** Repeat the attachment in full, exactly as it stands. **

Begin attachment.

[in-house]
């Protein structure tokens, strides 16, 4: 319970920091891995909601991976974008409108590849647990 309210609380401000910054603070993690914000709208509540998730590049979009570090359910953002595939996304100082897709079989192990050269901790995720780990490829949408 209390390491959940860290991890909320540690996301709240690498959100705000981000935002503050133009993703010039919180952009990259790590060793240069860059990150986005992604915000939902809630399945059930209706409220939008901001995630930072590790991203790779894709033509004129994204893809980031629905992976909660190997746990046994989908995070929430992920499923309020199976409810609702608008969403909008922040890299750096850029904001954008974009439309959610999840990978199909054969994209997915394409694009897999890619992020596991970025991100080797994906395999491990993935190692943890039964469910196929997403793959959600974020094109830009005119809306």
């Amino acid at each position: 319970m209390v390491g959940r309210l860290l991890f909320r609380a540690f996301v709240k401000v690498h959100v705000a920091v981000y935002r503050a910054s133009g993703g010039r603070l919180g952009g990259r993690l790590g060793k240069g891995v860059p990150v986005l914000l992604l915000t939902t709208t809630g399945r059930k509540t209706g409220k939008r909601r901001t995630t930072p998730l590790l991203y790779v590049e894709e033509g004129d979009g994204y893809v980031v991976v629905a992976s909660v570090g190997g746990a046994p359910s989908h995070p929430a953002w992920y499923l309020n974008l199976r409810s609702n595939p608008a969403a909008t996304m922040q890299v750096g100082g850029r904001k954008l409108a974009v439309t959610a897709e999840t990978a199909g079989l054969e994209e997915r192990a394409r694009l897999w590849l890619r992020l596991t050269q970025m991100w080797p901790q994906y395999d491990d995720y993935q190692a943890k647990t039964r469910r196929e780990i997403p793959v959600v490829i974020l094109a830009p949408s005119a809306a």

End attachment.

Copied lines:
[in-house]
């Protein structure tokens, strides 16, 4: 319970920091891995909601991976974008409108590849647990 309210609380401000910054603070993690914000709208509540998730590049979009570090359910953002595939996304100082897709079989192990050269901790995720780990490829949408 209390390491959940860290991890909320540690996301709240690498959100705000981000935002503050133009993703010039919180952009990259790590060793240069860059990150986005992604915000939902809630399945059930209706409220939008901001995630930072590790991203790779894709033509004129994204893809980031629905992976909660190997746990046994989908995070929430992920499923309020199976409810609702608008969403909008922040890299750096850029904001954008974009439309959610999840990978199909054969994209997915394409694009897999890619992020596991970025991100080797994906395999491990993935190692943890039964469910196929997403793959959600974020094109830009005119809306």
């Amino acid at each position: 319970m209390v390491g959940r309210l860290l991890f909320r609380a540690f996301v709240k401000v690498h959100v705000a920091v981000y935002r503050a910054s133009g993703g010039r603070l919180g952009g990259r993690l790590g060793k240069g891995v860059p990150v986005l914000l992604l915000t939902t709208t809630g399945r059930k509540t209706g409220k939008r909601r901001t995630t930072p998730l590790l991203y790779v590049e894709e033509g004129d979009g994204y893809v980031v991976v629905a992976s909660v570090g190997g746990a046994p359910s989908h995070p929430a953002w992920y499923l309020n974008l199976r409810s609702n595939p608008a969403a909008t996304m922040q890299v750096g100082g850029r904001k954008l409108a974009v439309t959610a897709e999840t990978a199909g079989l054969e994209e997915r192990a394409r694009l897999w590849l890619r992020l596991t050269q970025m991100w080797p901790q994906y395999d491990d995720y993935q190692a943890k647990t039964r469910r196929e780990i997403p793959v959600v490829i974020l094109a830009p949408s005119a809306a």